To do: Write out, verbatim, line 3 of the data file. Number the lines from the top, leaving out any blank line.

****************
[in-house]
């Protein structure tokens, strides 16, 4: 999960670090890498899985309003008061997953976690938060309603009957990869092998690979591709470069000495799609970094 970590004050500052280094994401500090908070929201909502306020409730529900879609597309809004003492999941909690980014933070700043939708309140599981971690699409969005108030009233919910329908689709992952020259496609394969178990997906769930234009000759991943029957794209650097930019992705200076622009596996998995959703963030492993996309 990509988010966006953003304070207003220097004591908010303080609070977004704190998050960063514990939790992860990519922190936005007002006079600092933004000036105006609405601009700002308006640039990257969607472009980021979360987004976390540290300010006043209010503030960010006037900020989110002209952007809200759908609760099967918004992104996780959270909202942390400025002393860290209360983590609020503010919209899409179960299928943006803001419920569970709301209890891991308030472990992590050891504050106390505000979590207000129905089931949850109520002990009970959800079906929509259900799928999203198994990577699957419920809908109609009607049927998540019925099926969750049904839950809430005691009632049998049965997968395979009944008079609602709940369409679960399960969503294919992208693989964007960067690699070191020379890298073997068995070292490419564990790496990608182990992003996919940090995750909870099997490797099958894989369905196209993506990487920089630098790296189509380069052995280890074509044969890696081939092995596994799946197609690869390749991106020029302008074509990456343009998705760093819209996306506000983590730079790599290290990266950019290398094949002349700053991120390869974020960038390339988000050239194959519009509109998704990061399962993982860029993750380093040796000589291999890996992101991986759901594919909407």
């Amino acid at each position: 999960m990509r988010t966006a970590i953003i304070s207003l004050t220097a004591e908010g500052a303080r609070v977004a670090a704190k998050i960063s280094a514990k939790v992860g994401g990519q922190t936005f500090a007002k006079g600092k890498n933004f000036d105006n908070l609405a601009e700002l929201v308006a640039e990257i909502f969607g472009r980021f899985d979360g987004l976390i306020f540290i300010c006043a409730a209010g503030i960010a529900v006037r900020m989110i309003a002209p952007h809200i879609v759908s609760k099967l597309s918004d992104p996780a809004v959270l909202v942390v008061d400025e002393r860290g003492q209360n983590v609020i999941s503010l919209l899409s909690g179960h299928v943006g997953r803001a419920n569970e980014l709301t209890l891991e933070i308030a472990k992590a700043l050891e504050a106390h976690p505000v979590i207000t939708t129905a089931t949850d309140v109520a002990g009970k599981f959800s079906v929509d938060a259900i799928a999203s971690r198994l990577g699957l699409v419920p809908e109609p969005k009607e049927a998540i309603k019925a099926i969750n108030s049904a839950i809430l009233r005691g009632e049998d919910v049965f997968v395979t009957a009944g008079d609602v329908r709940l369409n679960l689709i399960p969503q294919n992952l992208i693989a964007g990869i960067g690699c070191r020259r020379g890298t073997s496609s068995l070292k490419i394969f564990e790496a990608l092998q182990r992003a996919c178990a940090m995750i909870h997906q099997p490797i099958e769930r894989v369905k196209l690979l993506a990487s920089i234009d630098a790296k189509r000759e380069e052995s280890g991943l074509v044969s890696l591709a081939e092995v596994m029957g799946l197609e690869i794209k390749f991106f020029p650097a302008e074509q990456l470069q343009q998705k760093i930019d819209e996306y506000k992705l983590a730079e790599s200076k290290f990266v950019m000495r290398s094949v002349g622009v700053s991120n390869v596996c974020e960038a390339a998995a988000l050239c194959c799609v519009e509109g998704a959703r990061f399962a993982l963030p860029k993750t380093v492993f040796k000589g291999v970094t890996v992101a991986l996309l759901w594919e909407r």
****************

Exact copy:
């Amino acid at each position: 999960m990509r988010t966006a970590i953003i304070s207003l004050t220097a004591e908010g500052a303080r609070v977004a670090a704190k998050i960063s280094a514990k939790v992860g994401g990519q922190t936005f500090a007002k006079g600092k890498n933004f000036d105006n908070l609405a601009e700002l929201v308006a640039e990257i909502f969607g472009r980021f899985d979360g987004l976390i306020f540290i300010c006043a409730a209010g503030i960010a529900v006037r900020m989110i309003a002209p952007h809200i879609v759908s609760k099967l597309s918004d992104p996780a809004v959270l909202v942390v008061d400025e002393r860290g003492q209360n983590v609020i999941s503010l919209l899409s909690g179960h299928v943006g997953r803001a419920n569970e980014l709301t209890l891991e933070i308030a472990k992590a700043l050891e504050a106390h976690p505000v979590i207000t939708t129905a089931t949850d309140v109520a002990g009970k599981f959800s079906v929509d938060a259900i799928a999203s971690r198994l990577g699957l699409v419920p809908e109609p969005k009607e049927a998540i309603k019925a099926i969750n108030s049904a839950i809430l009233r005691g009632e049998d919910v049965f997968v395979t009957a009944g008079d609602v329908r709940l369409n679960l689709i399960p969503q294919n992952l992208i693989a964007g990869i960067g690699c070191r020259r020379g890298t073997s496609s068995l070292k490419i394969f564990e790496a990608l092998q182990r992003a996919c178990a940090m995750i909870h997906q099997p490797i099958e769930r894989v369905k196209l690979l993506a990487s920089i234009d630098a790296k189509r000759e380069e052995s280890g991943l074509v044969s890696l591709a081939e092995v596994m029957g799946l197609e690869i794209k390749f991106f020029p650097a302008e074509q990456l470069q343009q998705k760093i930019d819209e996306y506000k992705l983590a730079e790599s200076k290290f990266v950019m000495r290398s094949v002349g622009v700053s991120n390869v596996c974020e960038a390339a998995a988000l050239c194959c799609v519009e509109g998704a959703r990061f399962a993982l963030p860029k993750t380093v492993f040796k000589g291999v970094t890996v992101a991986l996309l759901w594919e909407r």